And gave her mother forty whacks
And when she saw what she had done
She gave her father forty-one
Even to this very day, the horrific tale of Lizzie Borden is still talked about.
Lizzie Borden was born in Fall River, Massachusetts on July 19, 1860. When she was three years old, her mother Sarah Borden died, leaving both Lizzie and her elder sister, Emma motherless. Their father, Andrew Borden, soon remarried a woman named Abby Durfree Gray in 1865 and the newly formed family lived a relatively quiet life in their home on 92nd Street.
Lizzie and Emma grew to womanhood. Lizzie was a strong churgoer and taught Sunday School, belonged to Church organizations, and even travelled a little. Lizzie Borden's father was a hard working man and had acquired a significant amount of wealth, but he was stingy with his money, spending little, even refusing to add modern plumbing to their relatively nice home of decent size.
In 1884, Andrew bought his wife's half-sister a home. This incensed the two sisters who objected vehemently. Conflict within the home escalated. The siblings fought with their stepmother and referred to her as "Mrs. Borden" instead of "mother".
In an effort to eliminate the growing hostility between his daughters and his wife, Andrew gave Lizzie and Emma some money of their own and permitted them to rent out his old family home. But tension between the three women continued to grow. When some thefts were discovered from Andrew and Sarah's bedrooms, each member of the family bought and installed locks for all their bedroom doors.
In July of 1892, Lizzie and Emma went to visit some friends. Lizzie returned soon thereafter, but Emma remained. During the same time, Lizzie's uncle, the brother of her deceased mother, came to stay at the house for a visit. In early August, Andrew and Abby fell ill with an attack of vomiting. Abby confided to a friend that she suspected someone had poisoned her. On August 4, Lizzie's uncle and father went into town together. Andrew returned home without his brother-in-law and and lay down for a nap in the sitting room.
The family's maid was also taking a nap at this time and was awoken by Lizzie who urged her to come downstairs. Lizzie's father had been murdered, hacked in the face and head with an axe or hatchet. Lizzie said it happened while she was in the barn. The doctor was sent for. Upon his arrival, they discovered Abby dead in a bedroom, also hacked numerous times.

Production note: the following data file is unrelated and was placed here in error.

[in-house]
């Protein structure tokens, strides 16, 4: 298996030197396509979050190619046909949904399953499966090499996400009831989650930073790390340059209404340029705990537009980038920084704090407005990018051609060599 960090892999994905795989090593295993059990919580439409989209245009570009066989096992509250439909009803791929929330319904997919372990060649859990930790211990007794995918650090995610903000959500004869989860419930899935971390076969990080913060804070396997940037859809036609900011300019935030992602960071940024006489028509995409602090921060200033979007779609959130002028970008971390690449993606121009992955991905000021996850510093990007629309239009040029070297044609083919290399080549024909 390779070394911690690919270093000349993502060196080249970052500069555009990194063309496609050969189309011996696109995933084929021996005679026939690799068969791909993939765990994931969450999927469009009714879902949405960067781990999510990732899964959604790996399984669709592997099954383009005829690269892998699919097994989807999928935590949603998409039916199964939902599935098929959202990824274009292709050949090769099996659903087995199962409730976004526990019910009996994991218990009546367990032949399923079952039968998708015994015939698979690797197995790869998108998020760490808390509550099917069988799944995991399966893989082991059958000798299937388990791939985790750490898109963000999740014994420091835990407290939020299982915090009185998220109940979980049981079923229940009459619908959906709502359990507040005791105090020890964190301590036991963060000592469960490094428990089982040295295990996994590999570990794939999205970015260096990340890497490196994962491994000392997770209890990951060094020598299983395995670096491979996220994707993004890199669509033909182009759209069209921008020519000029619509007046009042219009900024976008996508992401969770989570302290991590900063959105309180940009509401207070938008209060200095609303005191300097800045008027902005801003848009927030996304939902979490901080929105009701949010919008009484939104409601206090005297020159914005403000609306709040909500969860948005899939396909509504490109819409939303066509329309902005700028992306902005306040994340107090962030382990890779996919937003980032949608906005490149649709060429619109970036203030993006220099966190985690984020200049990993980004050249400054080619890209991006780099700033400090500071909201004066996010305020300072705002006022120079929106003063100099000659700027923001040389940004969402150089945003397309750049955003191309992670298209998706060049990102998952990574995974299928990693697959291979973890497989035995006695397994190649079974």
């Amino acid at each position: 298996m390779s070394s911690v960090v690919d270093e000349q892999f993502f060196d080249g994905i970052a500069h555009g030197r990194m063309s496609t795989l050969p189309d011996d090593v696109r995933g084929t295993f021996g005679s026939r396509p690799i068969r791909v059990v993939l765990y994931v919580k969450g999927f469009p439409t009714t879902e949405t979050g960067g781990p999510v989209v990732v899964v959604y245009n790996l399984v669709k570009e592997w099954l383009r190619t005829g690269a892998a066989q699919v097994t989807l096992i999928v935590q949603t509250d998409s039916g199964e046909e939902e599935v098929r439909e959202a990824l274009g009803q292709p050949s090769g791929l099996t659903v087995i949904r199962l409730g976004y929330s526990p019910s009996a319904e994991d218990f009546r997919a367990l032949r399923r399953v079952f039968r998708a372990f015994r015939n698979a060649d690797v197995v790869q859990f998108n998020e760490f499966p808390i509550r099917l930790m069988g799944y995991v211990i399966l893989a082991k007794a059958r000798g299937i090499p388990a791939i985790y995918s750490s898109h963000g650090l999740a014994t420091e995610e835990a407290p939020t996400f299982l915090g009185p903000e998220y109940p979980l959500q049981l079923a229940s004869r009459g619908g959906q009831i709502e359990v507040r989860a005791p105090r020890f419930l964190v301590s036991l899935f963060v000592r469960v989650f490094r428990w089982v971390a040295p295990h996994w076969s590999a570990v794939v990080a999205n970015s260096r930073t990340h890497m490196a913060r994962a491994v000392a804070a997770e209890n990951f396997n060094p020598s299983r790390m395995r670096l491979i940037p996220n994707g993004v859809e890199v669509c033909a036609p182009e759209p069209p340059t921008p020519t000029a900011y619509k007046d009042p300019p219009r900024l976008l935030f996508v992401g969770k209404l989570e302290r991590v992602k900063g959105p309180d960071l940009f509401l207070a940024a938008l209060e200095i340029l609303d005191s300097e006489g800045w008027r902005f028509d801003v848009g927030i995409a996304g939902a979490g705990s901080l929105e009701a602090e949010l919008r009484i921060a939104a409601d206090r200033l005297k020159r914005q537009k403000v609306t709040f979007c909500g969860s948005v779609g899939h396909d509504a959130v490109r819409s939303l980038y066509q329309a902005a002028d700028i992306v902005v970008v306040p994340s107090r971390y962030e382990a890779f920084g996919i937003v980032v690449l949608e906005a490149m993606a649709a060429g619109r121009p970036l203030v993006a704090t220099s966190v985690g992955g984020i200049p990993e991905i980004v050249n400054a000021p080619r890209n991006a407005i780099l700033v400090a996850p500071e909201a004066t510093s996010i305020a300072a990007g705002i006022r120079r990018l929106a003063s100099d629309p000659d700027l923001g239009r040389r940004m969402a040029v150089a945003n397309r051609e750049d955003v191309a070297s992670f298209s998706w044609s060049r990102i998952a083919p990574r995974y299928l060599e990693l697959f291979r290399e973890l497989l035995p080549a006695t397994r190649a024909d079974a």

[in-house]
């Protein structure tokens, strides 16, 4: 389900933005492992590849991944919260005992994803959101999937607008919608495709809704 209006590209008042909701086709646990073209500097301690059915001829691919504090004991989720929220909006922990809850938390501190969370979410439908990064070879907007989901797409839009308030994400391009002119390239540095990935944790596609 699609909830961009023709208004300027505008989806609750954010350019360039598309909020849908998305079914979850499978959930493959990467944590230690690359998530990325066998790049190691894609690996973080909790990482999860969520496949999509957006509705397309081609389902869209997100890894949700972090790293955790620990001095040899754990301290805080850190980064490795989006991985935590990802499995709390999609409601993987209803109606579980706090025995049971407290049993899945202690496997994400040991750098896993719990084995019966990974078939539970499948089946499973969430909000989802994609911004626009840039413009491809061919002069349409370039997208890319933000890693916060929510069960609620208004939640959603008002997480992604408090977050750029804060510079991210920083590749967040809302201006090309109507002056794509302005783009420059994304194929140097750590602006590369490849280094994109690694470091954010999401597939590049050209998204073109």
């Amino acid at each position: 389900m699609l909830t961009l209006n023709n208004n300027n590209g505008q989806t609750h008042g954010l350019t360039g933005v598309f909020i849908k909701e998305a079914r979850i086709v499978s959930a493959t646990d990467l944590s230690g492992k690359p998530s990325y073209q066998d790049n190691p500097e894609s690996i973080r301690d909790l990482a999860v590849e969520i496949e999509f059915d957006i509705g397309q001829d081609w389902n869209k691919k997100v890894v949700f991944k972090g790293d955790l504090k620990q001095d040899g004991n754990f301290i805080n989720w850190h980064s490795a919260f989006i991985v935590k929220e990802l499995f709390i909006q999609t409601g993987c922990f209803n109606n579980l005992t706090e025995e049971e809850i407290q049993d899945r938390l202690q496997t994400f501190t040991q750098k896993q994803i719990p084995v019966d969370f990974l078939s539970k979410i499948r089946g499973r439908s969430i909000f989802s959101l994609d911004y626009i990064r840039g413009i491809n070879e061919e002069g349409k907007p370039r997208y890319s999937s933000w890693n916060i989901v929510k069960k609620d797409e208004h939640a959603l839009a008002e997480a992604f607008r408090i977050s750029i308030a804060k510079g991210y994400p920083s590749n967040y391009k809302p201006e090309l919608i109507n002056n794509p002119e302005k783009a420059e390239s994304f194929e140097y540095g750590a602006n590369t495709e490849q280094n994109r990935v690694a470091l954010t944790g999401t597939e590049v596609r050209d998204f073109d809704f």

Andrew died without a will, therefore the entire estate, worth between $300,000 to $500,000, would go to Lizzie and Emma and not to Abby's heirs.
When evidence revealed that Lizzie had tried to burn a dress several days after the murder and that she'd tried to purchase poison, Lizzie Borden was arrested even though there was no bloodstained clothing found and only a washed, very clean hatchet made to look dirty was discovered in the cellar.
The widely publicized trial of Lizzie Borden commenced June 3, 1893 and popular opinion as to her innocence or guilt was split. Some Massachusetts feminists wrote in Lizzie Borden's favor and other townsfolk vehemently voiced their anger at her guilt.
Lizzie Borden never testified because she was adamant she had been in the barn searching for fishing equipment and eating pears outside while the murders were occuring. She insisted that she was innocent and kept her silence and allowed her lawyer to speak on her behalf.
Lack of direct evidence failed to convince the jury of her guilt and she was acquitted on June 20, 1893.
Afterwards, Lizzie continued to live in Fall River, but bought and lived in a new, much bigger home called "Maplecroft". She called herself Lizbeth instead of Lizzie. She and Emma lived in their new home together until they argued sometime in 1904 or 1905. Lizzie and Emma owned many pets, and left their estates to the Animal Rescue Leauge.
Lizzie Borden died at Fall River, Massachusetts, in 1927. She never outlived her notorious reputation as a murderess. She was buried next to her father and stepmother. The home in which the murders took place was turned into a bed-and-breakfast in 1992 and is now a popular tourist spot.
I will always regret not having visited the Borden house when we lived in Connecticut -- it was on my to-do list, but I somehow never got around to-doing it! The tensions that led to Lizzie's alleged murder are identical to some of the tensions that led to the Salem Witchcraft Trials (my obsession): the children of a wealthy man who work all their lives to build the family fortune, only to face the danger of it going to a stepmother and her relatives instead. I often wonder if that family tension is a New England thing, the same way pride and revenge are a Southern thing.
There are two Lizzie Borden houses in the Fall River area. They're very popular spots around Halloween.
Post a Comment